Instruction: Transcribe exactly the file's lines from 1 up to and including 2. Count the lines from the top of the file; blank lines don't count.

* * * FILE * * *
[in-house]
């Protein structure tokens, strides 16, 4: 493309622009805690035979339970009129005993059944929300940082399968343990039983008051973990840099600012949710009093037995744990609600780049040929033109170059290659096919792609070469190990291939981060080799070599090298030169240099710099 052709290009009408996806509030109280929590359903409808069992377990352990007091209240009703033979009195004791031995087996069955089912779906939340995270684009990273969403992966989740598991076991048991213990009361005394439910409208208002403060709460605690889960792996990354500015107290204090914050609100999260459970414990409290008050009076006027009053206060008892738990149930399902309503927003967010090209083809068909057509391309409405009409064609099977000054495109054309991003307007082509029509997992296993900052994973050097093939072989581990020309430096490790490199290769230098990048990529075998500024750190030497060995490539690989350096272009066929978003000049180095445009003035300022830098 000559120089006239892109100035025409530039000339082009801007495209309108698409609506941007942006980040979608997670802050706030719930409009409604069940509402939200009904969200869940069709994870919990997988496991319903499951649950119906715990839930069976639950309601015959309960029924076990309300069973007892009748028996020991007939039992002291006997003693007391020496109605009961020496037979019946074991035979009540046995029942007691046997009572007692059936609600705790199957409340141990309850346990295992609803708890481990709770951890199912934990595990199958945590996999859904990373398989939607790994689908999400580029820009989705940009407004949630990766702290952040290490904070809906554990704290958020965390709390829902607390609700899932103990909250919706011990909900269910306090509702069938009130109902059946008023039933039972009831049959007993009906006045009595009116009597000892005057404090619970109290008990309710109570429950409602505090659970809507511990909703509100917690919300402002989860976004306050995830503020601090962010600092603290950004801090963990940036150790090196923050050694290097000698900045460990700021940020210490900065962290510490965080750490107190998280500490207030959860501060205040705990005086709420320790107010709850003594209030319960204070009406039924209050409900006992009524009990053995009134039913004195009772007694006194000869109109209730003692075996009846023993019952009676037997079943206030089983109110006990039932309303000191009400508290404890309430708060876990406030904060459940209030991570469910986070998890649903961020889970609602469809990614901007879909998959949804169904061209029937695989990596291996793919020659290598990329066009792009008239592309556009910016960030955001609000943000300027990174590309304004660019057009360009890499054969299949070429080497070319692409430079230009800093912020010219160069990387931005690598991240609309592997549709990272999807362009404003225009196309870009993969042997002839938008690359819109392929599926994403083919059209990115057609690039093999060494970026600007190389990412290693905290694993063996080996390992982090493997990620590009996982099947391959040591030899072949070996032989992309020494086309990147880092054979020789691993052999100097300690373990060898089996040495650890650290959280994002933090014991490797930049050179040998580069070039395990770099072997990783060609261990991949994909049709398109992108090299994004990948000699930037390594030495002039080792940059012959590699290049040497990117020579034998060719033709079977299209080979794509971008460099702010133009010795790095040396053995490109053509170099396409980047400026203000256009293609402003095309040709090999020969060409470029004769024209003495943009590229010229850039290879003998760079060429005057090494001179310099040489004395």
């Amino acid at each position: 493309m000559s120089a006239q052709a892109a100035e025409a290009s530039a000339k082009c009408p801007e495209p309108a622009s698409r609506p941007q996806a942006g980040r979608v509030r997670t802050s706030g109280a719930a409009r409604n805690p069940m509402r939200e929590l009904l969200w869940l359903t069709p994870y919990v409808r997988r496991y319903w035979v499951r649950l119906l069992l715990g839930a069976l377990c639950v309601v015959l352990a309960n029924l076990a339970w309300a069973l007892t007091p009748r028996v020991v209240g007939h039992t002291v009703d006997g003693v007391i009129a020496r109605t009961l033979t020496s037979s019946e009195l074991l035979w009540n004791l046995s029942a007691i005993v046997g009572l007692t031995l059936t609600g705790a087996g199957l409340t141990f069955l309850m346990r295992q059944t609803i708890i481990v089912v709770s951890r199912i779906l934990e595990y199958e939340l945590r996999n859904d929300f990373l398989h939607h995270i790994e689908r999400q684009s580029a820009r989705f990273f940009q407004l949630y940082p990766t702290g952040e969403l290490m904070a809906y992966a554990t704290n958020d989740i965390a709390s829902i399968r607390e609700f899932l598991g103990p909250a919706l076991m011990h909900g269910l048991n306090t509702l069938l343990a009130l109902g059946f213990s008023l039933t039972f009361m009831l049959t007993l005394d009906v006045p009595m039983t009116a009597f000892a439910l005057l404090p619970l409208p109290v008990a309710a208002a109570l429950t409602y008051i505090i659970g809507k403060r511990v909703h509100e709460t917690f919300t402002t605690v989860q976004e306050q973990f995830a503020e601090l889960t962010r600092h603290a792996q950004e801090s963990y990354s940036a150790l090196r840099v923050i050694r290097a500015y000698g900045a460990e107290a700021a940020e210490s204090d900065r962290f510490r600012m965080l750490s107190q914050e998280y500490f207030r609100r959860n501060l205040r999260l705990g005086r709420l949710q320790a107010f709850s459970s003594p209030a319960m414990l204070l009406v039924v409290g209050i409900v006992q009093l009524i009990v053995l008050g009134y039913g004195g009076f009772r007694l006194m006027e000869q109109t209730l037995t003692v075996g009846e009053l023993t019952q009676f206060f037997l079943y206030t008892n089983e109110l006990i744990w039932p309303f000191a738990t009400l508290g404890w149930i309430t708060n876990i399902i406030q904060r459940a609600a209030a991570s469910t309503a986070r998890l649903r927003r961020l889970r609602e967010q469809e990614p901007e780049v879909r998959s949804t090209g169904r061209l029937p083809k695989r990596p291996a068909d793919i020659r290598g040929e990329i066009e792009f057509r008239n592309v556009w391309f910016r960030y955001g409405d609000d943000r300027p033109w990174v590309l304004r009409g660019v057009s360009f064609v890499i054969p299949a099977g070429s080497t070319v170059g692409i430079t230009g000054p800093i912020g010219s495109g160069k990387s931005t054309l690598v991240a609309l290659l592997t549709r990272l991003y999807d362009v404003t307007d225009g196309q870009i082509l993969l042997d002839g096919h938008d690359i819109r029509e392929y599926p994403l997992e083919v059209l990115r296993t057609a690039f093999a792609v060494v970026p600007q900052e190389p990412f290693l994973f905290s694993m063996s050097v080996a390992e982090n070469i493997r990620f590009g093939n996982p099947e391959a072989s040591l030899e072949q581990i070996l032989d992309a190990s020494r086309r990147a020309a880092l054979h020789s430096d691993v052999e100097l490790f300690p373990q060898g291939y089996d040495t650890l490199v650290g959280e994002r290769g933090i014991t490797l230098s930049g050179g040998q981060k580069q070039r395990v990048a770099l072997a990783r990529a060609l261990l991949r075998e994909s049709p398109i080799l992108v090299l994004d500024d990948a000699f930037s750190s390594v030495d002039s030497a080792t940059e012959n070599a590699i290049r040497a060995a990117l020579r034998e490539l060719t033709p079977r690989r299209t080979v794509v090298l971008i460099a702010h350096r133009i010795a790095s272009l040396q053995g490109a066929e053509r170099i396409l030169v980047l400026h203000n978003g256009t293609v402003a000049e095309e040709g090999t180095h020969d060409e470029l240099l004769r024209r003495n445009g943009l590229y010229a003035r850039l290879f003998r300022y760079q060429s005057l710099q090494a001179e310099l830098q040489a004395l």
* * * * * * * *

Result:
[in-house]
């Protein structure tokens, strides 16, 4: 493309622009805690035979339970009129005993059944929300940082399968343990039983008051973990840099600012949710009093037995744990609600780049040929033109170059290659096919792609070469190990291939981060080799070599090298030169240099710099 052709290009009408996806509030109280929590359903409808069992377990352990007091209240009703033979009195004791031995087996069955089912779906939340995270684009990273969403992966989740598991076991048991213990009361005394439910409208208002403060709460605690889960792996990354500015107290204090914050609100999260459970414990409290008050009076006027009053206060008892738990149930399902309503927003967010090209083809068909057509391309409405009409064609099977000054495109054309991003307007082509029509997992296993900052994973050097093939072989581990020309430096490790490199290769230098990048990529075998500024750190030497060995490539690989350096272009066929978003000049180095445009003035300022830098 000559120089006239892109100035025409530039000339082009801007495209309108698409609506941007942006980040979608997670802050706030719930409009409604069940509402939200009904969200869940069709994870919990997988496991319903499951649950119906715990839930069976639950309601015959309960029924076990309300069973007892009748028996020991007939039992002291006997003693007391020496109605009961020496037979019946074991035979009540046995029942007691046997009572007692059936609600705790199957409340141990309850346990295992609803708890481990709770951890199912934990595990199958945590996999859904990373398989939607790994689908999400580029820009989705940009407004949630990766702290952040290490904070809906554990704290958020965390709390829902607390609700899932103990909250919706011990909900269910306090509702069938009130109902059946008023039933039972009831049959007993009906006045009595009116009597000892005057404090619970109290008990309710109570429950409602505090659970809507511990909703509100917690919300402002989860976004306050995830503020601090962010600092603290950004801090963990940036150790090196923050050694290097000698900045460990700021940020210490900065962290510490965080750490107190998280500490207030959860501060205040705990005086709420320790107010709850003594209030319960204070009406039924209050409900006992009524009990053995009134039913004195009772007694006194000869109109209730003692075996009846023993019952009676037997079943206030089983109110006990039932309303000191009400508290404890309430708060876990406030904060459940209030991570469910986070998890649903961020889970609602469809990614901007879909998959949804169904061209029937695989990596291996793919020659290598990329066009792009008239592309556009910016960030955001609000943000300027990174590309304004660019057009360009890499054969299949070429080497070319692409430079230009800093912020010219160069990387931005690598991240609309592997549709990272999807362009404003225009196309870009993969042997002839938008690359819109392929599926994403083919059209990115057609690039093999060494970026600007190389990412290693905290694993063996080996390992982090493997990620590009996982099947391959040591030899072949070996032989992309020494086309990147880092054979020789691993052999100097300690373990060898089996040495650890650290959280994002933090014991490797930049050179040998580069070039395990770099072997990783060609261990991949994909049709398109992108090299994004990948000699930037390594030495002039080792940059012959590699290049040497990117020579034998060719033709079977299209080979794509971008460099702010133009010795790095040396053995490109053509170099396409980047400026203000256009293609402003095309040709090999020969060409470029004769024209003495943009590229010229850039290879003998760079060429005057090494001179310099040489004395």